In both the groups, the patients were also stratified according to duration of their disease >6 months or <6 months (Figure-2).
In group A, mean operative time was 20.8±2.8 minutes, while it was 26.5±2.8 minutes in group B (p=0.001). In group A, mean convalescence period was 9.7±2.9 days, while it was 13.4±3.7 days in group B (p=0.001). Group A required less time for complete wound healing compared to group B (p<0.05). Data related to convalescence period between the groups was stratified with respect to haemorrhoid grade (Table-1), while data related to the operative time was stratified with respect to the duration of the disease (Table-2).
The operative time and convalescence period were significantly low for male patients compared to female patients in both the groups (p<0.05).
In the present study, mean operative time was 20.8±2.8 minutes with HS haemorrhoidectomy and it was 26.5±2.8 minutes with MM method (p=0.001). The mean convalescence period was 9.7±2.9 days with HS and 13.4±3.7 days with MM (p=0.001).
One randomised trial reported mean operating time of 11.09 minutes with HS and 38.76 minutes with MM (p≤0.001). The mean convalescence period with HS was 7.4 days compared to 18.6 days with MM (p<0.001).17
However, the study warned that haemorrhoids must be treated cautiously, and there are numerous variables, like obstruction and delayed stressing during defecation, that may cause haemorrhoidal improvement.17
The vascular channel faces irregular dilatation and bending in the supporting connective tissues along with ruinous changes in the supporting connective tissue inside the butt-centric pad, and this is a significant finding related to the haemorrhoidal condition.18,19 Haemorrhoids are rich vascular sub-mucosal pads composed of flexible and smooth connective tissues that for the most part lie along the butt-centric channel in three sections; the left sidelong, right front and right-back positions. The blood vessels are clinically evident draining from the perisinusoidal arterioles in nature.20
Stomach pressure increases and so does the weight in the mediocre vena cava that makes these vascular pads engorged and forestall spillage. This tissue helps stool, fluid and gas in the butt-centric waterway.15 Treatment of haemorrhoids ranges from dietary and lifestyle amendments to radical dissection depending on the level and severity of the signs and symptoms.1 One of the unique advantages of the HS method is to cause negligible lateral thermal injury in the tissues.21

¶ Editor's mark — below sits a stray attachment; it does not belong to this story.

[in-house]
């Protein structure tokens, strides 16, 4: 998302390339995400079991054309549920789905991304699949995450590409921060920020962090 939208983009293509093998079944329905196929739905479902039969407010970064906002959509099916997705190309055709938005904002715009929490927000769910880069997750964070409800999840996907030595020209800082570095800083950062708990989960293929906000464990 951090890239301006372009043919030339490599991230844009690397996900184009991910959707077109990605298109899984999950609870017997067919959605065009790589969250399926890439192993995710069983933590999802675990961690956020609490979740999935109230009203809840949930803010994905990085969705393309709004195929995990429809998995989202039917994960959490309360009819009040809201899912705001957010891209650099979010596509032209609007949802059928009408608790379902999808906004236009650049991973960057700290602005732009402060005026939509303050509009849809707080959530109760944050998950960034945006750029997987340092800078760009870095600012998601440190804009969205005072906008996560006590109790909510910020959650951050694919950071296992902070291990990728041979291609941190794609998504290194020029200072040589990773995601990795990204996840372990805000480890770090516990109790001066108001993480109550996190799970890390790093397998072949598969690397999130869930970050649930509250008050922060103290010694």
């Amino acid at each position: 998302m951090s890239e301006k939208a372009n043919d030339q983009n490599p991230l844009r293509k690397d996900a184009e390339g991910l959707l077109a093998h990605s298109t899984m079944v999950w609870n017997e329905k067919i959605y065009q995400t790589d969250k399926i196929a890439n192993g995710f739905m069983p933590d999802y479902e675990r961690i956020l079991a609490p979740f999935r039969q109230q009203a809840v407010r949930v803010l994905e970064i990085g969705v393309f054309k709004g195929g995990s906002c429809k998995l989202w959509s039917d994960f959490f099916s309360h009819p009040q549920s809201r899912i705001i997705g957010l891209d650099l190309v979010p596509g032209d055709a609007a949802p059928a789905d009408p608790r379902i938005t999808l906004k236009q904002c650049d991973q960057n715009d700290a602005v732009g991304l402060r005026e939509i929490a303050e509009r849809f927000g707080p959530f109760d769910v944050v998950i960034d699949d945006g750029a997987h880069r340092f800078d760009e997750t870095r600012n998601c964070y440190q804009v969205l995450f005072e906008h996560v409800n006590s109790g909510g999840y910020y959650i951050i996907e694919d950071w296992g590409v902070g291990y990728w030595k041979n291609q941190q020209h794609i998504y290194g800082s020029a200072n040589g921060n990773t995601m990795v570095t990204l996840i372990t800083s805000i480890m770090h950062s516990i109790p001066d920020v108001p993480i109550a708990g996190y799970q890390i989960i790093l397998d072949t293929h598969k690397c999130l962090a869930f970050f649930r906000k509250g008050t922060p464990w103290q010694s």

A decrease in oblique thermal injury (≤1.5mm) at the surgical site means decreased postoperative pain. The depth of the thermal damage in porcine little entrails mesentery was observed through different procedures, such as with monopolar and bipolar electro-cautery.22
HS achieved favourable postoperative pain scores compared to open or closed haemorrhoidectomy with scissors monopolar or bipolar electro-cautery in several prospective randomised studies which also reported less analgesic use and faster recovery with HS.23,24 The difference in pain was due to the avoidance of lateral thermal energy in HS compared to electro-cautery.
However, other studies, including the current study, found no significant difference in postoperative pain or other outcome variables between HS and conventional techniques.25
The major limitation of the current study was the non-availability of HS at the study site, and had to prepare by a local manufacturer of surgical instruments. The device was costly compared to the conventional cautery, and may not be preferred by many patients.
HS haemorrhoidectomy was found to be an advantageous method in terms of operative time and convalescence period. Hence, it can be adopted as a safe and effective alternative method for treating symptomatic haemorrhoids.
Conflict of Interest: None.
Source of Funding: None.